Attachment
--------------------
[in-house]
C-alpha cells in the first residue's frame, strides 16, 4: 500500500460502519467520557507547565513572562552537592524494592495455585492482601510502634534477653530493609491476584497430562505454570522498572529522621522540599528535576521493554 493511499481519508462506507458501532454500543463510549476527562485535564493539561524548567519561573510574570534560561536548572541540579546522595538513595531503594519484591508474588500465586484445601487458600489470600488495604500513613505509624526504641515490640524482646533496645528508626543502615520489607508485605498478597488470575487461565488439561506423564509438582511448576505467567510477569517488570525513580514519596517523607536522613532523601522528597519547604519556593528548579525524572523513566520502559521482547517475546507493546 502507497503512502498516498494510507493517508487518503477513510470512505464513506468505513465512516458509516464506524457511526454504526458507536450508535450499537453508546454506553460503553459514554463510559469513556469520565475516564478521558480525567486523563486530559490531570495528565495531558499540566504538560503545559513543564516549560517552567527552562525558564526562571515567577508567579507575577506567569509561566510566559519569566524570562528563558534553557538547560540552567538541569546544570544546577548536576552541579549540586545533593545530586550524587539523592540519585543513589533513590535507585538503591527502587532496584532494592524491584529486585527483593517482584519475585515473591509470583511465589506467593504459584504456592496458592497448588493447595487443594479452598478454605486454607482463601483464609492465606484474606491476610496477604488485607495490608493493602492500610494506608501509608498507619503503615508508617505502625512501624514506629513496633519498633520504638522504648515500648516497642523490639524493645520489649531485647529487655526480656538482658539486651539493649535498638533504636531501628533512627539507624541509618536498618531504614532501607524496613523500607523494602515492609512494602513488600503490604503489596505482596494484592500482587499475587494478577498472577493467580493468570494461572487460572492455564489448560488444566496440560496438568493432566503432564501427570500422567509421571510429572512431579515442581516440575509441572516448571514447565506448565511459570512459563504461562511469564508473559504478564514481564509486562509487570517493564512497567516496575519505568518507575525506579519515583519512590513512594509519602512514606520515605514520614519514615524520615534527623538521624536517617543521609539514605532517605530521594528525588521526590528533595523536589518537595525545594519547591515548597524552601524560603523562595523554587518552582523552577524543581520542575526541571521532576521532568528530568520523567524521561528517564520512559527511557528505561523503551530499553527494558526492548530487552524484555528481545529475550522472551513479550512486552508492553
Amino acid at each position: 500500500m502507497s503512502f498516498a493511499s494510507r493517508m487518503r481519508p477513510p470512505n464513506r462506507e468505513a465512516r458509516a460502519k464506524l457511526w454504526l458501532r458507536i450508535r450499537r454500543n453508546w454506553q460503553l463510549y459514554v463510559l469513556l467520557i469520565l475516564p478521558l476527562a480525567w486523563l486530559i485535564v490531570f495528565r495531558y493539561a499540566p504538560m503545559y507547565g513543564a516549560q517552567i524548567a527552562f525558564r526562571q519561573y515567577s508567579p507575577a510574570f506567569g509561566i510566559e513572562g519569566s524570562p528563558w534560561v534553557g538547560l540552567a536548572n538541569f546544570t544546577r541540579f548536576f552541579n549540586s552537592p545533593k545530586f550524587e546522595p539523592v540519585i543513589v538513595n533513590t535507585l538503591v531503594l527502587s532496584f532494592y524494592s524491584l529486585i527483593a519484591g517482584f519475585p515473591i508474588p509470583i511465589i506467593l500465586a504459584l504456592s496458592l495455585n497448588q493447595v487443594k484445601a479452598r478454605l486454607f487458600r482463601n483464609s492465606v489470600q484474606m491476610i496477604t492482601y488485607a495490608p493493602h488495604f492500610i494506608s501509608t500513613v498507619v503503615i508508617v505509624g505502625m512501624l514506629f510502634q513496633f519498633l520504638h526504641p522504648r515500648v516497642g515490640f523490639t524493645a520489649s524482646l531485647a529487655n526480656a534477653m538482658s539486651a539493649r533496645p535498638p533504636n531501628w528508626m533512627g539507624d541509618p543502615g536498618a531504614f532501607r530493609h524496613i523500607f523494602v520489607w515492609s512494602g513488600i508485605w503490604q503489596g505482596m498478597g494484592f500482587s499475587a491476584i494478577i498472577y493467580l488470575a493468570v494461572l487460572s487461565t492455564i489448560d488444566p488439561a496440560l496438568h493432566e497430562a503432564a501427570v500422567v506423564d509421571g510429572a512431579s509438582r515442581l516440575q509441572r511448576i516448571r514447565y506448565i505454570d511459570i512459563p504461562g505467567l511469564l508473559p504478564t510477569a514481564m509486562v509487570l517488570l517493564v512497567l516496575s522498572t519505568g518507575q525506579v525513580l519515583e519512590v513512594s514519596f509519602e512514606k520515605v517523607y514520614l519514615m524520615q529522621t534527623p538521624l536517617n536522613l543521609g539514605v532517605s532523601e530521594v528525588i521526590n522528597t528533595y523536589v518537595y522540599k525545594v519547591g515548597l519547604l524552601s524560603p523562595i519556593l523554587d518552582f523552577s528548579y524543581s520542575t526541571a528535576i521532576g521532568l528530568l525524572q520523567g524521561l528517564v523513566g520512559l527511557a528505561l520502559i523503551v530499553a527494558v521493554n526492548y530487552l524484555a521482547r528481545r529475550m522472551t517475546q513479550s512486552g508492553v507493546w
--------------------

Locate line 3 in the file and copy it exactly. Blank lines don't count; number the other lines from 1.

Amino acid at each position: 500500500m502507497s503512502f498516498a493511499s494510507r493517508m487518503r481519508p477513510p470512505n464513506r462506507e468505513a465512516r458509516a460502519k464506524l457511526w454504526l458501532r458507536i450508535r450499537r454500543n453508546w454506553q460503553l463510549y459514554v463510559l469513556l467520557i469520565l475516564p478521558l476527562a480525567w486523563l486530559i485535564v490531570f495528565r495531558y493539561a499540566p504538560m503545559y507547565g513543564a516549560q517552567i524548567a527552562f525558564r526562571q519561573y515567577s508567579p507575577a510574570f506567569g509561566i510566559e513572562g519569566s524570562p528563558w534560561v534553557g538547560l540552567a536548572n538541569f546544570t544546577r541540579f548536576f552541579n549540586s552537592p545533593k545530586f550524587e546522595p539523592v540519585i543513589v538513595n533513590t535507585l538503591v531503594l527502587s532496584f532494592y524494592s524491584l529486585i527483593a519484591g517482584f519475585p515473591i508474588p509470583i511465589i506467593l500465586a504459584l504456592s496458592l495455585n497448588q493447595v487443594k484445601a479452598r478454605l486454607f487458600r482463601n483464609s492465606v489470600q484474606m491476610i496477604t492482601y488485607a495490608p493493602h488495604f492500610i494506608s501509608t500513613v498507619v503503615i508508617v505509624g505502625m512501624l514506629f510502634q513496633f519498633l520504638h526504641p522504648r515500648v516497642g515490640f523490639t524493645a520489649s524482646l531485647a529487655n526480656a534477653m538482658s539486651a539493649r533496645p535498638p533504636n531501628w528508626m533512627g539507624d541509618p543502615g536498618a531504614f532501607r530493609h524496613i523500607f523494602v520489607w515492609s512494602g513488600i508485605w503490604q503489596g505482596m498478597g494484592f500482587s499475587a491476584i494478577i498472577y493467580l488470575a493468570v494461572l487460572s487461565t492455564i489448560d488444566p488439561a496440560l496438568h493432566e497430562a503432564a501427570v500422567v506423564d509421571g510429572a512431579s509438582r515442581l516440575q509441572r511448576i516448571r514447565y506448565i505454570d511459570i512459563p504461562g505467567l511469564l508473559p504478564t510477569a514481564m509486562v509487570l517488570l517493564v512497567l516496575s522498572t519505568g518507575q525506579v525513580l519515583e519512590v513512594s514519596f509519602e512514606k520515605v517523607y514520614l519514615m524520615q529522621t534527623p538521624l536517617n536522613l543521609g539514605v532517605s532523601e530521594v528525588i521526590n522528597t528533595y523536589v518537595y522540599k525545594v519547591g515548597l519547604l524552601s524560603p523562595i519556593l523554587d518552582f523552577s528548579y524543581s520542575t526541571a528535576i521532576g521532568l528530568l525524572q520523567g524521561l528517564v523513566g520512559l527511557a528505561l520502559i523503551v530499553a527494558v521493554n526492548y530487552l524484555a521482547r528481545r529475550m522472551t517475546q513479550s512486552g508492553v507493546w